The first thing you learn quickly when you enter Lomé is that everything that was on the low in Benin, is on a high here.
The food is spicier. The motorcycles are trying to kill you. The police presence is especially stronger. So what happens when you’re driving in Lomé with Nigerian plates? Chances you’ll get flagged by the police is pretty high.
“If you hear the whistle,” Captain says, “just stop.”
Where I come from, when the police really wants you to stop, they;
- Jump in front of your car,
- Try to shoot your car, or,
- Doublecross your car like a gun fight is about to start.
I’ll take whistles over any of these anyday. And the bribery scene? “They ask for money, but mostly like tips,” Captain explains. “If you don’t have your papers complete, there’s nothing you’ll give them that they’ll collect. They don’t play with documents at all.”
Our first stop of the day is Ecobank’s Headquarters. If you haven’t already noticed, these guys are our partners in making sure we have friends in every country we enter, because they are in every country we enter. So if we’re coming to Lomé, might as well drop by at their Headquarters.
We run into a couple of people; from Carl who speaks like. Then there’s Femi.
“I find your name very interesting,” I say, “what’s the meaning?”
“I have no idea,” she laughs.
“You should tell them how you got your name,” Osahon says. She smiles the smile of someone who’s said the story so many times.
“My dad named me Femi because he likes Femi Kuti so much,” she says. “He’s Malian, and my mum is Togolese.”
We talk some more about Togo, and our itinerary, and all the places we should be visiting. Like the Fetish Market. Or the beach on the weekend.
Time to move, and our compass is pointed in any direction that leads to food. We end up at a canteen whose owner reminds us all of all the Buka mummies we didn’t like very much.
“Does our Travel Insurance cover sickness,” Toke asks when she’s triggered by how the Buka mummy handles the food. Of course it does. It’s Leadway.
Everyone’s having Pounded Yam, the type that makes you wonder what exactly Nigerians have been pounding all your life.
It’s smooth, and fluffy, almost like a memory pillow. The consistent struggle is that, like the Pounded Yam we had at Cotonou, this one’s also cold.
The soup is even more interesting. It’s Sauce Blanc – White Soup – but it’s nothing like Ofe Nsala, the Igbo White Soup, and it’s for more than one reason. First of all, Togo and Benin les cantines have a thing for making sure you don’t miss out on the pepper and tomatoes.
So they just throw in the fruits whole – the tomatoes and peppers that is. So if you really want your pepper or tomatoes, you’ll have to dig in with your teeth.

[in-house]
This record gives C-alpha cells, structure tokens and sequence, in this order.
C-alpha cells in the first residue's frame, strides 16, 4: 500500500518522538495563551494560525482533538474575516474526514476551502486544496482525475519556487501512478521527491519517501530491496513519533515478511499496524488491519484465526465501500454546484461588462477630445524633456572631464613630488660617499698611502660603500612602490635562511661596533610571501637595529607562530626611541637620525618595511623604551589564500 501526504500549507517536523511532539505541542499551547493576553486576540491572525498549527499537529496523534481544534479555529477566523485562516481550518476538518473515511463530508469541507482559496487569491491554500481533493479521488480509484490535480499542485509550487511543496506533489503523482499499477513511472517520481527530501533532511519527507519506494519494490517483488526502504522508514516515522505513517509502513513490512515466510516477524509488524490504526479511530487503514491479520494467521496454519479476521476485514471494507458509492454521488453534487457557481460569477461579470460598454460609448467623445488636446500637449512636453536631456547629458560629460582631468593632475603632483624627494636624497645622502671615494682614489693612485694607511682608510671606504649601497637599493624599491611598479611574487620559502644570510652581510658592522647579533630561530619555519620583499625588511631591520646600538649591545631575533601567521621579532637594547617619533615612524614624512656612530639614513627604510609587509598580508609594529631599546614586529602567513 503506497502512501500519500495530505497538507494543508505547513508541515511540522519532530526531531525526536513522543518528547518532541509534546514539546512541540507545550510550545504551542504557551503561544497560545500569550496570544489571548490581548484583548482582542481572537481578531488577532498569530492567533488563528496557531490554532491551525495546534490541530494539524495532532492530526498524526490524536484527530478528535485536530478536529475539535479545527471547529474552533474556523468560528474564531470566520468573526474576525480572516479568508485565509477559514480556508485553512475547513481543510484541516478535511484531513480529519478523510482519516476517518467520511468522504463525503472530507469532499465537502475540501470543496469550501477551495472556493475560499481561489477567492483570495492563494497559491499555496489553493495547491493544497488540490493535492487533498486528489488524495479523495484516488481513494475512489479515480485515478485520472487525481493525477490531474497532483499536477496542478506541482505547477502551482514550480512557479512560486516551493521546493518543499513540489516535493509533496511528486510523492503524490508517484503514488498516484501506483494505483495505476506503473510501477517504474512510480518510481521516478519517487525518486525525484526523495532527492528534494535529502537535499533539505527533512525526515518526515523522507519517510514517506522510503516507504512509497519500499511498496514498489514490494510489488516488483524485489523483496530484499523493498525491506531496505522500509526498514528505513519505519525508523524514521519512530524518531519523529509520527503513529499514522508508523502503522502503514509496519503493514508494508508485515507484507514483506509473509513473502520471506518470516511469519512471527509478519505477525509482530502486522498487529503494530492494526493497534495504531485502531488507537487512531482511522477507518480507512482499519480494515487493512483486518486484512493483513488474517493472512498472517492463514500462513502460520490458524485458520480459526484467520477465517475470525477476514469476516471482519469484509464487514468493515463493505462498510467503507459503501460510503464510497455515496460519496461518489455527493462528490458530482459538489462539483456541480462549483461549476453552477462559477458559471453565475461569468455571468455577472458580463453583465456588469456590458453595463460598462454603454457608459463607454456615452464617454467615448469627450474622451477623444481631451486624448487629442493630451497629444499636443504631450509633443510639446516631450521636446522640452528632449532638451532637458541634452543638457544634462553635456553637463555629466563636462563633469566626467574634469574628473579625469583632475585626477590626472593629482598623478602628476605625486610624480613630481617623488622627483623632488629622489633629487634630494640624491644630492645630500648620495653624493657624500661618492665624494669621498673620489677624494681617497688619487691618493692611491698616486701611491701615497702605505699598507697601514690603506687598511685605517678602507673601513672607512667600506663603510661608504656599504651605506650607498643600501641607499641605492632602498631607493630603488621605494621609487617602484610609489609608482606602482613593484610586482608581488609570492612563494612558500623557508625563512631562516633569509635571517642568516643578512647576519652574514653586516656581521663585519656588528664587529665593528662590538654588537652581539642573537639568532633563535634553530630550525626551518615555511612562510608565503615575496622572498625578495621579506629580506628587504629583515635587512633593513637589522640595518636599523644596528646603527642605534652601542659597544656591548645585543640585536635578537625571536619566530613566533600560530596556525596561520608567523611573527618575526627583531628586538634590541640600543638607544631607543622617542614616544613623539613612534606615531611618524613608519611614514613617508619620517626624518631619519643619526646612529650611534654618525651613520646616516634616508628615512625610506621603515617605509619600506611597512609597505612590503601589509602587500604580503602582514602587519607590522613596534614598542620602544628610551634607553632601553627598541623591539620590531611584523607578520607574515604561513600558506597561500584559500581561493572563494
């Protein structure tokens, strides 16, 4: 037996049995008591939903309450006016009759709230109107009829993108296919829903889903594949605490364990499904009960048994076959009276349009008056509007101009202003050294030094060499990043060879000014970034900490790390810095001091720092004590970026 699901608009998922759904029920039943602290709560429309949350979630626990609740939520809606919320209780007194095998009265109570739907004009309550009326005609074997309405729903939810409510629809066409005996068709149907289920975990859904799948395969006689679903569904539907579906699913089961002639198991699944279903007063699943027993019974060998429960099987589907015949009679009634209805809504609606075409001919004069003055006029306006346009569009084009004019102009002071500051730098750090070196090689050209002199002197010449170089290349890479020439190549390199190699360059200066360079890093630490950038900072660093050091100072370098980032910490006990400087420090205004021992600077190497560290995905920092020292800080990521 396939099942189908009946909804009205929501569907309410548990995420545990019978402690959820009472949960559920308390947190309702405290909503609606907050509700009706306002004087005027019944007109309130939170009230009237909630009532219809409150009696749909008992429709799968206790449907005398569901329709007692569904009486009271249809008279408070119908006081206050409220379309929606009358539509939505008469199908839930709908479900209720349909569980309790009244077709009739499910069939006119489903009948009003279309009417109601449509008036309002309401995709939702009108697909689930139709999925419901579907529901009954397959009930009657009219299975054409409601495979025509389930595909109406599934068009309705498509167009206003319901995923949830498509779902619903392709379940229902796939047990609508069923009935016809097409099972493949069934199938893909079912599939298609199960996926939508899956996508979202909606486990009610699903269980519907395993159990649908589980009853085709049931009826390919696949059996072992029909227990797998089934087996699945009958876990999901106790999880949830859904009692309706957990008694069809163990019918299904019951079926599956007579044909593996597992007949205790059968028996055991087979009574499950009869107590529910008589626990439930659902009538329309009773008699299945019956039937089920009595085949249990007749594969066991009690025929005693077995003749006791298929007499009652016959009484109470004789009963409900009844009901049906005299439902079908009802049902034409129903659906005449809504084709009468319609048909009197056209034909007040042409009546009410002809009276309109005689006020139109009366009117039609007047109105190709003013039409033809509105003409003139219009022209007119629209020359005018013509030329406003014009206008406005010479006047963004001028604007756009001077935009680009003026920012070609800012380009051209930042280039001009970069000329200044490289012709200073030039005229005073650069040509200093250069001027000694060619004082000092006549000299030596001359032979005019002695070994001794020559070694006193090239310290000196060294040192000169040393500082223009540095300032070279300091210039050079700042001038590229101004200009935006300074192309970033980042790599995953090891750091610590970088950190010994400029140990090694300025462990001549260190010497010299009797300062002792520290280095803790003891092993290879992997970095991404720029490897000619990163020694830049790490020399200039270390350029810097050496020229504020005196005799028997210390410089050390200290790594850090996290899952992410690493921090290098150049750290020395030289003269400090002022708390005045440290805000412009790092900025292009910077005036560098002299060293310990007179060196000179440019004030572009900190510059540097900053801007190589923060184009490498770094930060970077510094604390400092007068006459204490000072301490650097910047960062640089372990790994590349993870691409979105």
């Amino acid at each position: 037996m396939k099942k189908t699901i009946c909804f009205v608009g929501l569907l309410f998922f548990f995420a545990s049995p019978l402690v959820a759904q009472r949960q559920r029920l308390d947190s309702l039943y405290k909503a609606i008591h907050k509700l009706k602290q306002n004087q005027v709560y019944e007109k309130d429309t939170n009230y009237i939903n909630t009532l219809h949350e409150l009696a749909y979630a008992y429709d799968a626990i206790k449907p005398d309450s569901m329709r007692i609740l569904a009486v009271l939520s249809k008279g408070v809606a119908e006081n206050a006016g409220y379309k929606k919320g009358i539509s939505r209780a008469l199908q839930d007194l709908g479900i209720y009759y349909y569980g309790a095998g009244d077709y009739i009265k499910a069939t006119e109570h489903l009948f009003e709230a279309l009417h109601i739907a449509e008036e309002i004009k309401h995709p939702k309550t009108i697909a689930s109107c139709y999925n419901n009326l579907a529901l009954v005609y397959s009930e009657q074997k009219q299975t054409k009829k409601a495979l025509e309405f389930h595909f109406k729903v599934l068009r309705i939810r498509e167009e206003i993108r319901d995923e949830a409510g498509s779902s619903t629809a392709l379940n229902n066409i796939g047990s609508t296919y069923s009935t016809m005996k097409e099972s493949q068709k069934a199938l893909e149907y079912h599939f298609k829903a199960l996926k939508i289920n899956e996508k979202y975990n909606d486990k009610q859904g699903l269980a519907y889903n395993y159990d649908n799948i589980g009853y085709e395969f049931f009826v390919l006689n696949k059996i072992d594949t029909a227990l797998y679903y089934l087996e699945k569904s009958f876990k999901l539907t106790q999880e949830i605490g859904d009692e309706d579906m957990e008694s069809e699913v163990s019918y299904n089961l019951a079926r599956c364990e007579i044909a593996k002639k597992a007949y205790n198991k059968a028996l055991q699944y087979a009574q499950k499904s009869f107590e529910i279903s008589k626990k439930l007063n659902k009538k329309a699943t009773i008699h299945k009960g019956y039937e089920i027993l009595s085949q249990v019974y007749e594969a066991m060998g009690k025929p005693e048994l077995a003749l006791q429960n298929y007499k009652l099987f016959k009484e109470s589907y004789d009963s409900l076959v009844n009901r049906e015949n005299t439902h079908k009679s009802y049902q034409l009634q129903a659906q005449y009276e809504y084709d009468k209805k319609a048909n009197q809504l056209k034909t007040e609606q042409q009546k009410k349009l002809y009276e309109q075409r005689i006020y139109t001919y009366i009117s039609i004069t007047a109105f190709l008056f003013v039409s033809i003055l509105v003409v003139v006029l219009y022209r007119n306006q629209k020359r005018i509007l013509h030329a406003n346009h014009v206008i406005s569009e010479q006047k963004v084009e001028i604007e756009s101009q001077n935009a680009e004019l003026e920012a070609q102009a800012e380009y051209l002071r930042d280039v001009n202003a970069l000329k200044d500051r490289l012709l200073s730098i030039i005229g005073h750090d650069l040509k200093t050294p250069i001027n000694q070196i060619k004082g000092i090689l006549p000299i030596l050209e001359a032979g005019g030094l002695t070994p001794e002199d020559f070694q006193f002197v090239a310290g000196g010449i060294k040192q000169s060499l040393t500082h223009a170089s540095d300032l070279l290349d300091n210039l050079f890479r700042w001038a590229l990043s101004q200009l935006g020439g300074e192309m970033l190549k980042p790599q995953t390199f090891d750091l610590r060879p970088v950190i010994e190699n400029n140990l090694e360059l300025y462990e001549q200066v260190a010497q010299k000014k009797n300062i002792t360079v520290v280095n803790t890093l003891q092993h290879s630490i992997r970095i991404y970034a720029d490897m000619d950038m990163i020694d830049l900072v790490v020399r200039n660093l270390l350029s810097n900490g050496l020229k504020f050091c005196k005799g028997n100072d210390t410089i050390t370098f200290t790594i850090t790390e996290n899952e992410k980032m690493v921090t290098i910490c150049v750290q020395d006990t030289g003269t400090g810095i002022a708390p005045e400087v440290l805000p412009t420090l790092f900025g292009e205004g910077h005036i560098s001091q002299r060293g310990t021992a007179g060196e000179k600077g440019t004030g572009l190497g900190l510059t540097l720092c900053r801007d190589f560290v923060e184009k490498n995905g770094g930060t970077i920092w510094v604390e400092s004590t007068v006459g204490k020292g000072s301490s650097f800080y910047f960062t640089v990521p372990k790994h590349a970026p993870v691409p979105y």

One other difference it seems to have with Ofe Nsala is the thickness – Nsala uses a thickener like yam to reduces the chances of the soup dripping down to your elbow.
Toke tries to go in on Pounded Yam too, but the groundnut flavour in her groundnut soup is too strong for. Not too strong for me though. Or Kayode.
Still on food – a few hours later, Kayode and I step out of our hotel to try out a neighbourhood Canteen.
It’s the first time we’re trying to get food without Tosin, and to put it simply, it almost ended in tears.
“Riz, riz dey?” I ask. “Riz something-something-that-even-I-can’t-remember-because-I-was-saying-nonsense.”
This woman is ready for me, because she just says a bunch of things, and all I remember is “Ivory Coast” and “Poule”. We’re not in Ivory Coast, but I assume whatever she’s making is from Ivory Coast. I know Poule is chicken.
So the oui begins. We just yes everything.
Next thing you know, one of the women working there has pulled a full chicken out of the freezer, and she’s prepping it for us.
“Kayode, did we ask for full chicken?”
“I dunno, man.”
But language is a bastard, because we’re sitting there and we’re worried that if we complicate matters, we’ll end up pissing them off, and go to bed without dinner.
One guy there is slowly pounding pepper in a mortar, and looking at us. I don’t even know even if it’s sympathy or disgust. I don’t care, I’m hungry.
The woman running the place is pounding with him, her right hand holding a pestle, her left holding a cigarette.
Just when it looked like our fate of Poule was about sealed, Gerrard, our Saviour showed up – he’s the receptionist at the hotel on duty. I’d have cried and hugged him if he’d come 10 minutes later.
Apparently, we’d oui’d to Chicken, a full chicken, and chips.
What is the moral of this story? If you must buy food in a place where you don’t understand the language, maybe point at the food. If you can’t, you better have pictures.
And if you don’t have pictures, I guess you’ll have to oui-oui and take whatever lands in front of you.